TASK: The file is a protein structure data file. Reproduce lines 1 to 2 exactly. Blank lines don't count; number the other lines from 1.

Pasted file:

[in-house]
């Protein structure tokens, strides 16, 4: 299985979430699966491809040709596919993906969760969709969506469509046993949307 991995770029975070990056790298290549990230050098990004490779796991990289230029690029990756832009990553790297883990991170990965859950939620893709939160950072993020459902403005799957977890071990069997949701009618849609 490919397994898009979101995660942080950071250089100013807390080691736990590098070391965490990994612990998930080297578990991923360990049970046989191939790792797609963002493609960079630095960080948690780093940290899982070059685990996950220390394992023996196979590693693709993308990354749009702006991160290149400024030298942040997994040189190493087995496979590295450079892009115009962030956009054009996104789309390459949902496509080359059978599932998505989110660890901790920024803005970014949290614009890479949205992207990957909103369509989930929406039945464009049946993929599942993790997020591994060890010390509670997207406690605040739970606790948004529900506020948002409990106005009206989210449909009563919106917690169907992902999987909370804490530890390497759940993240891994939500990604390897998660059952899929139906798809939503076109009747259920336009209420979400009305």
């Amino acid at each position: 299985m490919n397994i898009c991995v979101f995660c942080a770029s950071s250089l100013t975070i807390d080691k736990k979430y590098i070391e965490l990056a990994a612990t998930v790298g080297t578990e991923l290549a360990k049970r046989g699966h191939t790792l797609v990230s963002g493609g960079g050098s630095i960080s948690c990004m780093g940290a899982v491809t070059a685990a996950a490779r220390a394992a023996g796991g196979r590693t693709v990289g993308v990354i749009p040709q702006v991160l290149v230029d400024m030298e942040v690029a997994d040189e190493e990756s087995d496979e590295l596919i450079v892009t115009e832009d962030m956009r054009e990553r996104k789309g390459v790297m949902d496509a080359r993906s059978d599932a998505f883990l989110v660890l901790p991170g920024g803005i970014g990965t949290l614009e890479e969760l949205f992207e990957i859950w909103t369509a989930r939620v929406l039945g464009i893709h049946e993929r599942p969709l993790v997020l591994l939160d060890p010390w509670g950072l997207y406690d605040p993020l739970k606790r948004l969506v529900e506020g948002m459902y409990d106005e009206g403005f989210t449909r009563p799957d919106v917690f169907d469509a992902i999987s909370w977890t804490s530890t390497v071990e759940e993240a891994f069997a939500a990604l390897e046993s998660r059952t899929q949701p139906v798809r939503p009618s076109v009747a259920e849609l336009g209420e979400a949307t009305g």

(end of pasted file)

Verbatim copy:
[in-house]
């Protein structure tokens, strides 16, 4: 299985979430699966491809040709596919993906969760969709969506469509046993949307 991995770029975070990056790298290549990230050098990004490779796991990289230029690029990756832009990553790297883990991170990965859950939620893709939160950072993020459902403005799957977890071990069997949701009618849609 490919397994898009979101995660942080950071250089100013807390080691736990590098070391965490990994612990998930080297578990991923360990049970046989191939790792797609963002493609960079630095960080948690780093940290899982070059685990996950220390394992023996196979590693693709993308990354749009702006991160290149400024030298942040997994040189190493087995496979590295450079892009115009962030956009054009996104789309390459949902496509080359059978599932998505989110660890901790920024803005970014949290614009890479949205992207990957909103369509989930929406039945464009049946993929599942993790997020591994060890010390509670997207406690605040739970606790948004529900506020948002409990106005009206989210449909009563919106917690169907992902999987909370804490530890390497759940993240891994939500990604390897998660059952899929139906798809939503076109009747259920336009209420979400009305």